Scientists and engineers view these lookalike places as training grounds for future expeditions. They are called analog sites.
By networking analog sites, early shakeout of equipment -- from space suits and land rovers to drills and robotic devices -- becomes viable and can be rated ready for flight. Habitat construction ideas and science-gathering tasks and procedures could be practiced. Even appraising the team spirit of individuals laboring in dangerous and remote environments is feasible.
That's the counsel of William Muehlberger of the Department of Geological Sciences at the University of Texas in Austin. He was principal investigator for geology for the Apollo 16 and 17 missions to the Moon, and has continued as an instructor and advisor to the astronauts on Earth observations from Skylab, Apollo-Soyuz, Space Shuttle, and the International Space Station.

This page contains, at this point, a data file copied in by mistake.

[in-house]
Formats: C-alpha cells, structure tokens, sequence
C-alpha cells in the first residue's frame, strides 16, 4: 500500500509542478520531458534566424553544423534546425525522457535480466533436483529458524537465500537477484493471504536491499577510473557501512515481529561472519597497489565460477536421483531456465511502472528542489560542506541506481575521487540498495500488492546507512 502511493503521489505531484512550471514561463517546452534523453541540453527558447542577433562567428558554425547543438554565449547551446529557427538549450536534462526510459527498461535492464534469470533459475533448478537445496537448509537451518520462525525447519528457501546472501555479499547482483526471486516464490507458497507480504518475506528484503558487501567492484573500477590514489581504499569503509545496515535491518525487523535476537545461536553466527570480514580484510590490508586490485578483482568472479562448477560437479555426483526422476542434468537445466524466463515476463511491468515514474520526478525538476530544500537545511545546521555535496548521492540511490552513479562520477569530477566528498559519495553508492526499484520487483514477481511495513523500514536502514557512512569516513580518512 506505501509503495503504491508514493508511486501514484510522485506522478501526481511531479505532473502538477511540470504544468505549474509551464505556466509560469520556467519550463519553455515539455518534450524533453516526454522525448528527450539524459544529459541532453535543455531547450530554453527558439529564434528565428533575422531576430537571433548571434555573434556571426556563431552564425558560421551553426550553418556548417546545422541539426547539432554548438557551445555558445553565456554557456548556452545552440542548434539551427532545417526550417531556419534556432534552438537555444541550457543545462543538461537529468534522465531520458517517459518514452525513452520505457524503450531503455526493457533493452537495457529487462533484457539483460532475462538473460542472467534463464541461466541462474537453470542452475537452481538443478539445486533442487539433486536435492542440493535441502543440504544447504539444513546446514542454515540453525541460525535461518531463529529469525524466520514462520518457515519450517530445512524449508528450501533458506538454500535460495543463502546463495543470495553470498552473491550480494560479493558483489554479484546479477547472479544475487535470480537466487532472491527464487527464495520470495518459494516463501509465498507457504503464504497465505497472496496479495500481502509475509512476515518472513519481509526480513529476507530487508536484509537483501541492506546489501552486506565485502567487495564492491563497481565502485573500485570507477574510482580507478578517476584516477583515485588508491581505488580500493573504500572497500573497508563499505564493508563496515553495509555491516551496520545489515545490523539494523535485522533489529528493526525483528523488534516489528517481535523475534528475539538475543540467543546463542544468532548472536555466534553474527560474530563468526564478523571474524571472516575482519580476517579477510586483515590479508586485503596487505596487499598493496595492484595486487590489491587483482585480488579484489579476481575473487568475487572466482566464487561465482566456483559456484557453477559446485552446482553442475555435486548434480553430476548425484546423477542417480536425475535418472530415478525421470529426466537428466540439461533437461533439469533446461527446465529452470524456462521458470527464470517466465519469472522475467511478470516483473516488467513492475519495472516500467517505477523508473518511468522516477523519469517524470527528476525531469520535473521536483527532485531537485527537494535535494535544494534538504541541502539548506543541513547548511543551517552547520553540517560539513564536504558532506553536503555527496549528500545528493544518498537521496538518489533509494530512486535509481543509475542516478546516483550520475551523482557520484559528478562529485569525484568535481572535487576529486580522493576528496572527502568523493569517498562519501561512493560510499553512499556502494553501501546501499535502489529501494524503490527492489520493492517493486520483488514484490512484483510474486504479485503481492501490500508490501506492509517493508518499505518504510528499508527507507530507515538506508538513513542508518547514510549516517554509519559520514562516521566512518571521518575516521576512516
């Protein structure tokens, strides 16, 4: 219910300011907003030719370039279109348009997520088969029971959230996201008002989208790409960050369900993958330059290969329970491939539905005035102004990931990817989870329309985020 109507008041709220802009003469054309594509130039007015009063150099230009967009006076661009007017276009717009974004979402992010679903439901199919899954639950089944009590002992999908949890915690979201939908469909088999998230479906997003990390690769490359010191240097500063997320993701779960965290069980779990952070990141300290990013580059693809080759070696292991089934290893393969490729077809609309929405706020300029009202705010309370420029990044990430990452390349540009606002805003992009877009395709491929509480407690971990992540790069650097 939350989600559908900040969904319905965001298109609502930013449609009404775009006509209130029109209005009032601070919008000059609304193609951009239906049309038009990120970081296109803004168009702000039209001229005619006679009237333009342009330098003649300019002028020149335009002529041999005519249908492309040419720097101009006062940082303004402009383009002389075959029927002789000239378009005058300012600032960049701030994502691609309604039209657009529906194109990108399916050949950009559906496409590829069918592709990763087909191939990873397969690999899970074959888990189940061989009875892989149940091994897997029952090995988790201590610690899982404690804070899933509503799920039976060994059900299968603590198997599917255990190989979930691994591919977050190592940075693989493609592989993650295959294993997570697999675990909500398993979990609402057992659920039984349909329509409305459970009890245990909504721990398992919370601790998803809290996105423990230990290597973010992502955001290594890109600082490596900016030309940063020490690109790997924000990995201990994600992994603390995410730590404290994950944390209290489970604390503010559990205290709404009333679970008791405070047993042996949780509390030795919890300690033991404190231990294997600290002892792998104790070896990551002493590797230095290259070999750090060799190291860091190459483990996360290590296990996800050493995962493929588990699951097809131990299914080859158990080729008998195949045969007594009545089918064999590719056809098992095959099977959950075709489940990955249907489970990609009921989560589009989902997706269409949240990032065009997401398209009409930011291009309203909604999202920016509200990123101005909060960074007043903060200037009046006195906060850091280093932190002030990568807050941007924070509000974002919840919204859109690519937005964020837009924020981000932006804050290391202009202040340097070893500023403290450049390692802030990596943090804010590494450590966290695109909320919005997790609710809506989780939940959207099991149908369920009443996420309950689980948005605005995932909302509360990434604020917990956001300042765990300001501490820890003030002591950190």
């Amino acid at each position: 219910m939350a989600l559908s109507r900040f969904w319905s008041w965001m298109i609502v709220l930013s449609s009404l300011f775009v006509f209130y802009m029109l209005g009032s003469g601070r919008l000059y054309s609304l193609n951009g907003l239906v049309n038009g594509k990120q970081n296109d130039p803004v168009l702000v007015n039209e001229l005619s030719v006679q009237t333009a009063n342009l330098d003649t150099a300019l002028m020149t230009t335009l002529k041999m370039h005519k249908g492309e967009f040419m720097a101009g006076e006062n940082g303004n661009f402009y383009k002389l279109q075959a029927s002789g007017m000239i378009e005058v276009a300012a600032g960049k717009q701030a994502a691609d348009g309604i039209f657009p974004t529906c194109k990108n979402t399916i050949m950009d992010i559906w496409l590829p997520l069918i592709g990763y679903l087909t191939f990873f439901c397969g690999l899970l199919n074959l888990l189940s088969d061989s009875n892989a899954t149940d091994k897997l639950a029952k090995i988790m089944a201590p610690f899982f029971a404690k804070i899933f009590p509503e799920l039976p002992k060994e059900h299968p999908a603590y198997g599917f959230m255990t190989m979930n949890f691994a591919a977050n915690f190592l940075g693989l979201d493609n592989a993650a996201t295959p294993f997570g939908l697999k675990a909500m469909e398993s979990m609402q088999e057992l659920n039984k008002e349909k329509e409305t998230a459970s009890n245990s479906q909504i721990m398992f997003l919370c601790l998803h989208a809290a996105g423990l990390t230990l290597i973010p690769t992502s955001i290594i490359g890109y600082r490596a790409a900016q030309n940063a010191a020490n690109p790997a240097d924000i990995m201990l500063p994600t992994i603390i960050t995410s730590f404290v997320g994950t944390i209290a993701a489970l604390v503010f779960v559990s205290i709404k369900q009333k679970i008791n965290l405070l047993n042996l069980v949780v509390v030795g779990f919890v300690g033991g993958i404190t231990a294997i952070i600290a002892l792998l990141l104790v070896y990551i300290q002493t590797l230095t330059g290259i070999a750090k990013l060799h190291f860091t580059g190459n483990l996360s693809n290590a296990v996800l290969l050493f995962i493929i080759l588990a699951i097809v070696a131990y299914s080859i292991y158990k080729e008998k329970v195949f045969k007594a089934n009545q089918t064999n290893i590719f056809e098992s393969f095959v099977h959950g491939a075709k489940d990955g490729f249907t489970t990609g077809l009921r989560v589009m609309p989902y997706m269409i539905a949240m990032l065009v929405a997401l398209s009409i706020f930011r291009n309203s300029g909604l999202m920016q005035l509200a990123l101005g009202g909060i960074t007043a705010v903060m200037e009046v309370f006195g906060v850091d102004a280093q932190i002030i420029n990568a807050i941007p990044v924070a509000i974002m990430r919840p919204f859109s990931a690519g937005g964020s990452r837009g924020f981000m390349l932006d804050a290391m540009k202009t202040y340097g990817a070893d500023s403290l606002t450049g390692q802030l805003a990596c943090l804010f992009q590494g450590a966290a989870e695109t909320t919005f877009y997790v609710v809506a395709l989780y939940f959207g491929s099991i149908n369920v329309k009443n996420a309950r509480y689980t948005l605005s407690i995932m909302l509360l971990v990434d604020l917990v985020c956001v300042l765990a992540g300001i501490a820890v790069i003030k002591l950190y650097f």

"Once a crew had been assigned to a landing site, training became specific to that site," said Muehlberger said. "Field trips were operated as if the crew was on the Moon and Mission Control was in Houston. They became progressively more complex and as close to the actual traverses they would be doing on the Moon as was possible," he recounted.
In fact, those on the last three Apollo landings had enough exposure to rock hounding to be comparable to a typical Master's Degree candidate in geology.
"Even so,... [continues]
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